The Financial Stability Board will wait to finalize the methodologies for delegating money managers as systemically important financial institutions until its work on risks from money management activities is complete, said the regulator.
The FSB announced its decision Thursday, and said the delay will allow further analysis of potential financial stability issues that are associated with money management firms and their activities.
The decision follows an announcement in June by the International Organization of Securities Commission, which had been working with the FSB on comment papers and the development of such methodologies, that its board had decided a full review of money management activities and products should be “the immediate focus of international efforts to identify potential systemic risks and vulnerabilities.”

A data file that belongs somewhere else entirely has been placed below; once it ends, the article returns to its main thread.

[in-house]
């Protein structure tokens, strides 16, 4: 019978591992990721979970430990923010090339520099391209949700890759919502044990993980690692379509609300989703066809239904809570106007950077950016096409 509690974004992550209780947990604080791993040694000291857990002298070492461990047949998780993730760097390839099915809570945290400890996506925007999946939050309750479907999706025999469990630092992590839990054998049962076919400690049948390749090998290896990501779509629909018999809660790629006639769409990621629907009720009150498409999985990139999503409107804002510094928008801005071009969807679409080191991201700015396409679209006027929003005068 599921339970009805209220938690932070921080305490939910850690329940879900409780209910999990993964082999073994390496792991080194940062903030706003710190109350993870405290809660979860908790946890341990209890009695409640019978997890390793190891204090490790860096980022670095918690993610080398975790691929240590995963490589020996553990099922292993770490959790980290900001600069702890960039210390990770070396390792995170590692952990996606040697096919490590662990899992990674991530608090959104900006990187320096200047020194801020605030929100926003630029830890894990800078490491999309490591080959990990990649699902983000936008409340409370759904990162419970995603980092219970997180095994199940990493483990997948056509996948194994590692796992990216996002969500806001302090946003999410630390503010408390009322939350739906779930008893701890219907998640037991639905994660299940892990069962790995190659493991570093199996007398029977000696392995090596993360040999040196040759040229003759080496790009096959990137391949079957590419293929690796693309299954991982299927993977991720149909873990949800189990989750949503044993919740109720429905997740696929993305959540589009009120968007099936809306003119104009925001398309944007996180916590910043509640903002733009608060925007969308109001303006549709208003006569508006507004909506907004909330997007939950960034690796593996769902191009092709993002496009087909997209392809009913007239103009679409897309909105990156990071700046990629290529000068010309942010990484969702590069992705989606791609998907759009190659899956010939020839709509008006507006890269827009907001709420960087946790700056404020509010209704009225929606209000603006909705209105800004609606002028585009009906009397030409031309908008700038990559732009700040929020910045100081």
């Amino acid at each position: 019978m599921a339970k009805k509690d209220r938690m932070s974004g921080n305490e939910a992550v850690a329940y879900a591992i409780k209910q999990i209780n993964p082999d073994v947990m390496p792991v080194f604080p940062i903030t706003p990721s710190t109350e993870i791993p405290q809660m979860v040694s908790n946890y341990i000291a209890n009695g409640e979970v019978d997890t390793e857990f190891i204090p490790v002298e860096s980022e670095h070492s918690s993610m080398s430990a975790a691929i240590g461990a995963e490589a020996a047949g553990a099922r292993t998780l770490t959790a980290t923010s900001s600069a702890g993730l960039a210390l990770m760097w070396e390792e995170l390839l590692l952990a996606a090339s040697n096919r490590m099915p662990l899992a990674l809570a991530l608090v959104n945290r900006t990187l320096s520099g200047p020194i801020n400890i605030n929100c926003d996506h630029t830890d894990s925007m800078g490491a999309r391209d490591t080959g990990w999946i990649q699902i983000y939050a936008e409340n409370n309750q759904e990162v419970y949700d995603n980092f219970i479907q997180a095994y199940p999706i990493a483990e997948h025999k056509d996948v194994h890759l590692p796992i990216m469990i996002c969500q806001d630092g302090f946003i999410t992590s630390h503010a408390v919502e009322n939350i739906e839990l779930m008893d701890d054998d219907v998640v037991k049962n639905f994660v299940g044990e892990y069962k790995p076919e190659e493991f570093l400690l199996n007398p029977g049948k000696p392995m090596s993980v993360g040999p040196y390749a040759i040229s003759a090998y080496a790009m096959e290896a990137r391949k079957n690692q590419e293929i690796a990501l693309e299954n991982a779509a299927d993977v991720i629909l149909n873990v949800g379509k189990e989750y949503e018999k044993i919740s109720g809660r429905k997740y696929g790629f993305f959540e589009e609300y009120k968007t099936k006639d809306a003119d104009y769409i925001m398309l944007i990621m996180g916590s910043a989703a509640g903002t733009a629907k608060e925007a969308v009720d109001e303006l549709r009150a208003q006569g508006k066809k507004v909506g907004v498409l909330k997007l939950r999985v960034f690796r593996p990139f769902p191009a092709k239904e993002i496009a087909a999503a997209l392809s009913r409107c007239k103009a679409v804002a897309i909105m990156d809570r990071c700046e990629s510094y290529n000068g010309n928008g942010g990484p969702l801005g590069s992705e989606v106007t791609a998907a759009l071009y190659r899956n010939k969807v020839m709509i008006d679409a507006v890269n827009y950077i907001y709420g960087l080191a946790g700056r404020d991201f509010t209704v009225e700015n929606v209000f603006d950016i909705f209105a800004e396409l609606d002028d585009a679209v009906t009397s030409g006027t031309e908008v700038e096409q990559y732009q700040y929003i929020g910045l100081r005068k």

The bodies’ work on financial stability risks from money management activities began in March, and focuses on risks that are associated with market liquidity. It also looks at money management activities for vulnerability in terms of systemic risk, and for potential structural sources of vulnerability.
The FSB said it will discuss initial findings at a meeting in September. It will develop activities-based policy recommendations by spring 2016. Work then will begin on conducting analysis and finalizing the non-bank, non-insurer global systemically important financial institution money management assessment methodology, “with a focus on any residual entity-based sources of systemic risk from distress or disorderly failure that cannot be effectively addressed by market-wide activities-based policies,” said the statement.